During these decades, favoured by good roads, approximately 10,000 people attended the annual two day event. This was the result of the building of good roads in the 1950’s.
The 1980s Renewal
In the 1980’s, Father Jacque Johnson was assisted by Colin Levangie and Father Fred Groleau, and Father Gilles Gauthier assumed the leadership of the pilgrimage. The program was changed from the two day format, expanding to a full five-day program. The pilgrimage now opened on Saturday afternoon, programming was added to the Monday and Tuesday, and a closing ceremony was added on the Thursday.
Cree, English, and French — the languages used from the very beginning, were enhanced by adding more aboriginal languages, increasing in number over the years as participation became broader and wider.
A new shrine which could seat up to 4000 people was built in the early 1980’s. Significant improvements were made to the grounds, sidewalks, washrooms. A shower building was added and new stations of the Cross were built with paintings by Alex Twinn.
A volunteer center (added in 1990) and a sleeping complex (added in 1997) for volunteers were brought from the closed Kitsamanito center in Grouard.
The Jubilee Year
The Oblates of Grandin under the leadership of its Provincial Father Camille Piché began in 1999 to seek new ways to operate the pilgrimage in full communion with the baptized lay Catholics. There were several discussions and dialogues about what that new partnership should look like.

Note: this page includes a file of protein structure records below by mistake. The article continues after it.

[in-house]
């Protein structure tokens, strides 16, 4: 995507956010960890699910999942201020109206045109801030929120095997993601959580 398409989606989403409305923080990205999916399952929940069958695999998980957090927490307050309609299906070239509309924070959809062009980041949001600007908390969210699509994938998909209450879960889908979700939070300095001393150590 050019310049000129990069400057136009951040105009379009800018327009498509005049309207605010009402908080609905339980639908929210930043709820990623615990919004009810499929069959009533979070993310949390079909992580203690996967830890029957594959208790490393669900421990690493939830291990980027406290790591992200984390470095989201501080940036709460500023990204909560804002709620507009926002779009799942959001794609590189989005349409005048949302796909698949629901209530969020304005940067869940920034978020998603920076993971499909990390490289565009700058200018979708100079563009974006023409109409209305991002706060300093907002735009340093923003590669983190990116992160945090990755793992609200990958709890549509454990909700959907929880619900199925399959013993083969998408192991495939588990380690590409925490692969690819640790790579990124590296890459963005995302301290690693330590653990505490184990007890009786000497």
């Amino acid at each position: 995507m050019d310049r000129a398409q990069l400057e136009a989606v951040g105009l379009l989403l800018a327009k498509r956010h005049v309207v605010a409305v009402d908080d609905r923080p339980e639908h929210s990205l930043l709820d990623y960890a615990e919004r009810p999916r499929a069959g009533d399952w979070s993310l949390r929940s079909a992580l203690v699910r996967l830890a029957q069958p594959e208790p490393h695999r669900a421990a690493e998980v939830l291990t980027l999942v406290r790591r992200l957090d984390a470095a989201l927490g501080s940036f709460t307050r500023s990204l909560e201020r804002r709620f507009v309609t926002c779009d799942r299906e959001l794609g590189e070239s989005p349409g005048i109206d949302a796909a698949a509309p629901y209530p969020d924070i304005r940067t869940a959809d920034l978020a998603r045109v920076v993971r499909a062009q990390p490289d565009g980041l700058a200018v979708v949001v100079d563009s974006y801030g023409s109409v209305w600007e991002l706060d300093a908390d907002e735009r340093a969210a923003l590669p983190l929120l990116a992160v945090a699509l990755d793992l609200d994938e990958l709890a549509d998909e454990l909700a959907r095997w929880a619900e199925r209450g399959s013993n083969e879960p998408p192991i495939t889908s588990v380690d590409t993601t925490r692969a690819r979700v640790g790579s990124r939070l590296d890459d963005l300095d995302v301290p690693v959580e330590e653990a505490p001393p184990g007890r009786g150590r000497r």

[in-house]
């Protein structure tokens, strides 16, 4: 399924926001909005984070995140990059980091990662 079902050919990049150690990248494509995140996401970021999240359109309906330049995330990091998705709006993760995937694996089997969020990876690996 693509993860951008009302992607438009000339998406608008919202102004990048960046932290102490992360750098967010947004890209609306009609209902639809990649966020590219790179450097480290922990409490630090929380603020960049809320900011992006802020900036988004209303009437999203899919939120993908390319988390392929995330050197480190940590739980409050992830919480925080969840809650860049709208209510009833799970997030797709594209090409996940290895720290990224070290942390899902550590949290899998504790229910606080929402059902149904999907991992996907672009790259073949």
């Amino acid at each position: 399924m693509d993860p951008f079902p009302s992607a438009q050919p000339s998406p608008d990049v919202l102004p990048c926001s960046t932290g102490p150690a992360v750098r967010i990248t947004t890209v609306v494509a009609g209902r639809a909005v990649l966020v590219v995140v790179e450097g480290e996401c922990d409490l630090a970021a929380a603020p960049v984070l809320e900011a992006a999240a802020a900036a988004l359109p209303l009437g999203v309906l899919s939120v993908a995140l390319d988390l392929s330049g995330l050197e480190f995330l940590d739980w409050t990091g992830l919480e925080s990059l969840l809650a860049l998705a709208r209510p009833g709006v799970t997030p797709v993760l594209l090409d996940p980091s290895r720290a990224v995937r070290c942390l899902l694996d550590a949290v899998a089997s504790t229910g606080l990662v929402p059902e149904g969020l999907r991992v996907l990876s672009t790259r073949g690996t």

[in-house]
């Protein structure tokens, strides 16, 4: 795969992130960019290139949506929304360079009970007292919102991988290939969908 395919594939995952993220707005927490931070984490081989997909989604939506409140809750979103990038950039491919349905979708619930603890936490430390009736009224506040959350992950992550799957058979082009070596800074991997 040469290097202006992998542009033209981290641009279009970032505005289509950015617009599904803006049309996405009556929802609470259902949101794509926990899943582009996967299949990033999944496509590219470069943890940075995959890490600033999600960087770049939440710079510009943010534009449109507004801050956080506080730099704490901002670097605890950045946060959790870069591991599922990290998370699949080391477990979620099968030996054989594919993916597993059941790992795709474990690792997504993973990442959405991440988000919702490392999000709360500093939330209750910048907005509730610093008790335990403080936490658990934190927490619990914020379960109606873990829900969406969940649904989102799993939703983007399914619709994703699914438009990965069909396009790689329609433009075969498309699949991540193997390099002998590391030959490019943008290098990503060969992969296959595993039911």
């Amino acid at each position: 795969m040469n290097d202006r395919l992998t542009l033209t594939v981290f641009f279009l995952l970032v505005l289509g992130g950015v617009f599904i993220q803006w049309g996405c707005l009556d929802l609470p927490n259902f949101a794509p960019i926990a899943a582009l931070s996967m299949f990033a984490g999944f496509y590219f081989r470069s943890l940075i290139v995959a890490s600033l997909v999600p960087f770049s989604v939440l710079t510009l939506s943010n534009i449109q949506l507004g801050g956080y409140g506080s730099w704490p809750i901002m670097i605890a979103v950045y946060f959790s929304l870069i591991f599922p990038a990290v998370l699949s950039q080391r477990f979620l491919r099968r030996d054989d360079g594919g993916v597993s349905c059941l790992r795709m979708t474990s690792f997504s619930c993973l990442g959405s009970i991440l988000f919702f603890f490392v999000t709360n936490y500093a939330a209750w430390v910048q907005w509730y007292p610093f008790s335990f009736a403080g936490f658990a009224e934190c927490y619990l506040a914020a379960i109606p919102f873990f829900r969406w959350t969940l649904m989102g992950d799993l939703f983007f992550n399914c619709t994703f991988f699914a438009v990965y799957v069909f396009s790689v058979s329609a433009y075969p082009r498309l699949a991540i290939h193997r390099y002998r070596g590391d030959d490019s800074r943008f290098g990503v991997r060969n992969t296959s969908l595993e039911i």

On July 26, 2000, in the year of the great Jubilee, the Missionary Oblates made a public declaration of intention to enter into a new partnership with the aboriginal people to own, direct, and operate the Lac Ste Anne Pilgrimage.
The Oblates invited individuals who share these beliefs and who supported the mission and vision of the LSA pilgrimage to ensure that the legacy and sacredness of the pilgrimage site continue for generations yet unborn. To make this happen, lay individuals were added to the Board of the LSA organization to help plan the annual pilgrimage.
The LSA Trust was established in July 2003. (A trust is a legal structure whereby the Trustees are obligated to manage the assets within the objects of the Trust documents). The Oblates transferred the lands and the operating company to this Trust. The Trust is composed of The Provincial of the Oblates (or his designate) the Archbishop of Edmonton, three first Nations Catholics (from Alberta, Saskatchewan, and the Northwest Territory) and one Métis Catholic. The mission of the trust is to:
- Encourage and support aboriginal people to direct and operate the Pilgrimage
- To preserve, enhance, strengthen, and facilitate the spiritual nature of the Pilgrimage, its site and facilities
- To provide an environment where all peoples may express their Catholic faith